Mindfulness-based depression therapy reduces health care visits

August 21, 2014
Science Daily/Centre for Addiction and Mental Health
A mindfulness-based therapy for depression has the added benefit of reducing health-care visits among patients who often see their family doctors, according to a new study. The research showed that frequent health service users who received mindfulness-based cognitive therapy showed a significant reduction in non-mental health care visits over a one-year period, compared with those who received other types of group therapy.

The mindfulness therapy group had one fewer non-mental health visit per year, for every two individuals treated with this therapy -- which translates into a reduction of nearly 2,500 visits to primary care physicians, emergency departments or non-psychiatric specialists in Ontario over eight years.

"We speculate that mindfulness-based cognitive therapy has elements that could help people who are high health-care utilizers manage their distress without needing to go to a doctor," says Dr. Paul Kurdyak, lead author and Director of Health Systems Research at CAMH and Lead of the Mental Health and Addictions Research Program at ICES.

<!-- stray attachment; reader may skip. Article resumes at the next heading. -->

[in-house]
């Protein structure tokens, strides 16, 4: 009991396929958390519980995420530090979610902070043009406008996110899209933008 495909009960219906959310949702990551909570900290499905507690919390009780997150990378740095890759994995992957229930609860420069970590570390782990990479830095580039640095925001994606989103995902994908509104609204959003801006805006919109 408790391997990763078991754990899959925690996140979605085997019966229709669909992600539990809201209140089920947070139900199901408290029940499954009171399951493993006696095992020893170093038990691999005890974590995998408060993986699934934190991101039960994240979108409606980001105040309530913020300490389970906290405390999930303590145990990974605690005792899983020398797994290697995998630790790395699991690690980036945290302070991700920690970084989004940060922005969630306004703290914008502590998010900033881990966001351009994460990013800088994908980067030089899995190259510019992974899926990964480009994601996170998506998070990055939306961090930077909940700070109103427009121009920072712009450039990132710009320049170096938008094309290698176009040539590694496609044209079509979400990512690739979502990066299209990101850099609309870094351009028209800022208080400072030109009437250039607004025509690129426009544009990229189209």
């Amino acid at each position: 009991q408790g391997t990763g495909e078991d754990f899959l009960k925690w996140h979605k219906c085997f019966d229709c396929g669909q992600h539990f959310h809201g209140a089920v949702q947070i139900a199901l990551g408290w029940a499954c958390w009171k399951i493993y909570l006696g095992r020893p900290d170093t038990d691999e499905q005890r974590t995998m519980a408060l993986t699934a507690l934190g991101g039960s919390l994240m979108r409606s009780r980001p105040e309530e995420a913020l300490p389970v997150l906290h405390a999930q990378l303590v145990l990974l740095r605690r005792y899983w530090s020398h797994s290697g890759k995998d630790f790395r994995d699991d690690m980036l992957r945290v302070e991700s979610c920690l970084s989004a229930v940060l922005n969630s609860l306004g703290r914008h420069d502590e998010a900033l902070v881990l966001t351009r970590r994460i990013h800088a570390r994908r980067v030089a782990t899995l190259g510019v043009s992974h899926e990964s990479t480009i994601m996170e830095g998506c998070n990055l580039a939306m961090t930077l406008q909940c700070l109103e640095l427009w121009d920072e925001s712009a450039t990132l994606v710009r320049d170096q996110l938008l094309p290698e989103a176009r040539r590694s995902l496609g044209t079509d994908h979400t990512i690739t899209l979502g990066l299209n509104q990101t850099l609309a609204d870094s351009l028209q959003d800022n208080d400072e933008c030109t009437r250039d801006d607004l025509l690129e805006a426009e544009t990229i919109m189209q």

"Primary care physicians play a large role in managing patients with distress, and they often report feeling overwhelmed and unable to effectively deal with cases of medically unexplained symptoms," says Dr. Kurdyak. "This study shows the potential of mindfulness-based cognitive therapy to help both patients and their doctors."
Science Daily/SOURCE :http://www.sciencedaily.com/releases/2014/08/140821115838.htm

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